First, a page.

3. Insight – Tapping into knowledge to gain understanding, then allowing wisdom to have its say.
Insight is also a word dealing with sight. Insight means, “sight with the eyes of the mind” or what Sanders calls “visual thinking”, which is the ability to create and interact with images in one’s mind. For example, insight is a useful skill when discerning and understanding times of transition. For example, in the Old Testament, the sons of Issachar (1 Chronicles 12:32) were very insightful people. During the transition of two clashing kingdoms (King Saul’s and David), the tribe of Issachar had to make a critical choice of loyalty. They had to answer these questions: What is happening at the moment and what changes are coming? They tapped into the current facts (knowledge) of their situation by gaining understanding, then allowed corporate wisdom to have its say. Today, they are renowned for their skills to “see” patterns emerging before them during a crucial moment of a power transition. It’s interesting to note that the other 10 or so tribes failed the test to see this transition happening before their very eyes.
Where these points useful? What else can you add to this equation?
The abandoned boy’s eyes darted to and fro in a frantic search for his father. “Dad!” he called out. No answer. “Have you seen my dad?” he asked the man standing next to him who could only shake his head no. The panic-stricken boy looked into the sea of faces in front of him…not there. He scanned the parking lot behind him…no sign of dad. “Where is he? What am I going to do? Who will stand by me?” he thought to himself. Then, out of nowhere… “I’m here for you,” he heard the stranger say. “If your dad doesn’t show up, you can count on me.”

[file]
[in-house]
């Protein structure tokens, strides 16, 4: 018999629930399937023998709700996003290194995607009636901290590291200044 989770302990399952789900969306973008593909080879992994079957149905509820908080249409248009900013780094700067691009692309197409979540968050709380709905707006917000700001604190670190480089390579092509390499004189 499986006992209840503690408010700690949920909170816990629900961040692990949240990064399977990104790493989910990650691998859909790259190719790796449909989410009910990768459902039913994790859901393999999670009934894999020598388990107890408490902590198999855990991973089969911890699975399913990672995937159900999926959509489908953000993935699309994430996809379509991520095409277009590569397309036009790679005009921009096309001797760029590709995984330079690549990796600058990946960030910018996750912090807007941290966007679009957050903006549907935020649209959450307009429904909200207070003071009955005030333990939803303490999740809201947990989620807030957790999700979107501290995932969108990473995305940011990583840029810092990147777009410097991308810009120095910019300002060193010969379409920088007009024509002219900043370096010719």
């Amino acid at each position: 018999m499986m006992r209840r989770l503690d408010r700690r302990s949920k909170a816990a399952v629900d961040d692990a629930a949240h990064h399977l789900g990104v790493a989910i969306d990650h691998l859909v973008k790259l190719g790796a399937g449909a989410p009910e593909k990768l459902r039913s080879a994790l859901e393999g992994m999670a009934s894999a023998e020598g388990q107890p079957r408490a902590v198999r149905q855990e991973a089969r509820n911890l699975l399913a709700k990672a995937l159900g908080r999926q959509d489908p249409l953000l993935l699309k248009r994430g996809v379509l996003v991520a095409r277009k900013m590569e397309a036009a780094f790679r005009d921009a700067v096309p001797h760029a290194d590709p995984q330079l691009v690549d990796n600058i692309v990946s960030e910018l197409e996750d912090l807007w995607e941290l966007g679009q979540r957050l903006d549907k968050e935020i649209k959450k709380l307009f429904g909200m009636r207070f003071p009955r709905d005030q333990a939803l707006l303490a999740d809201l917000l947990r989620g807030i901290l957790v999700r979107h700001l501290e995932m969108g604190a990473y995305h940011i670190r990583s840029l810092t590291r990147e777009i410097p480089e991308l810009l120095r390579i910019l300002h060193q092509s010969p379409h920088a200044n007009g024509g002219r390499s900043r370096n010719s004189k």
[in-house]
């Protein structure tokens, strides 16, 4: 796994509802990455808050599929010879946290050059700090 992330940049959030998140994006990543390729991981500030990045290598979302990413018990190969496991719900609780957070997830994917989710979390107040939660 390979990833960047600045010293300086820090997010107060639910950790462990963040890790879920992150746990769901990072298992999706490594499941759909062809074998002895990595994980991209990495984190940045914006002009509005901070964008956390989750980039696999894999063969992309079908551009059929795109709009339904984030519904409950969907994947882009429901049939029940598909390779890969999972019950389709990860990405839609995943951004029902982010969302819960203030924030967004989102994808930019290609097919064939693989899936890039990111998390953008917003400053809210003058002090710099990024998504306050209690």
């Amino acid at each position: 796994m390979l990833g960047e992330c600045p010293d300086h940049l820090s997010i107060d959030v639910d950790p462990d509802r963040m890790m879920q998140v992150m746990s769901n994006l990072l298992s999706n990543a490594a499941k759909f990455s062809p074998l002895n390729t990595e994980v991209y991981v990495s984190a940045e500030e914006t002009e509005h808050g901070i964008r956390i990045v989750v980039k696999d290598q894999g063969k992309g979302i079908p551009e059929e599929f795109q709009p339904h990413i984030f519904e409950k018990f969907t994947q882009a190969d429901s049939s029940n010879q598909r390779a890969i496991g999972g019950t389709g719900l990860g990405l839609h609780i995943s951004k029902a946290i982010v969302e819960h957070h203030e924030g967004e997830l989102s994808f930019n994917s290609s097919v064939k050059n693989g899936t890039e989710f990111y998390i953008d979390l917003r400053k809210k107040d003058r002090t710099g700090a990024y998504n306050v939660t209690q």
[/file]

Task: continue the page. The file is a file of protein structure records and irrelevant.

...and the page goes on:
Joel Garcia remembers it like it was yesterday. The same feelings that race through the heart of a little boy lost in a shopping center raged through the 17-year-old football player’s heart and mind—panic, confusion, fear. For years he had looked forward to this night on the football field at Yuba City High School in Northern California. Every fall the senior players would take to the turf at halftime with their proud dads for the father/son recognition ceremony. Joel, a hopeful teen who desperately wanted his father’s approval, considered it a rite of passage. His dad was a hard-working man who provided for his family, making sure that their physical needs were met. But, when it came to offering emotional and spiritual support and guidance, Joel’s dad was a “no-show.” The teen ached for his father’s affection and was certain that finally, in this moment, he would win it. This would be the night when his dad would publicly proclaim his love and support for his son. Sadly, and unbeknownst to Joel, his father made other plans and went out drinking with his buddies instead. Joel was left to fend for himself on the field.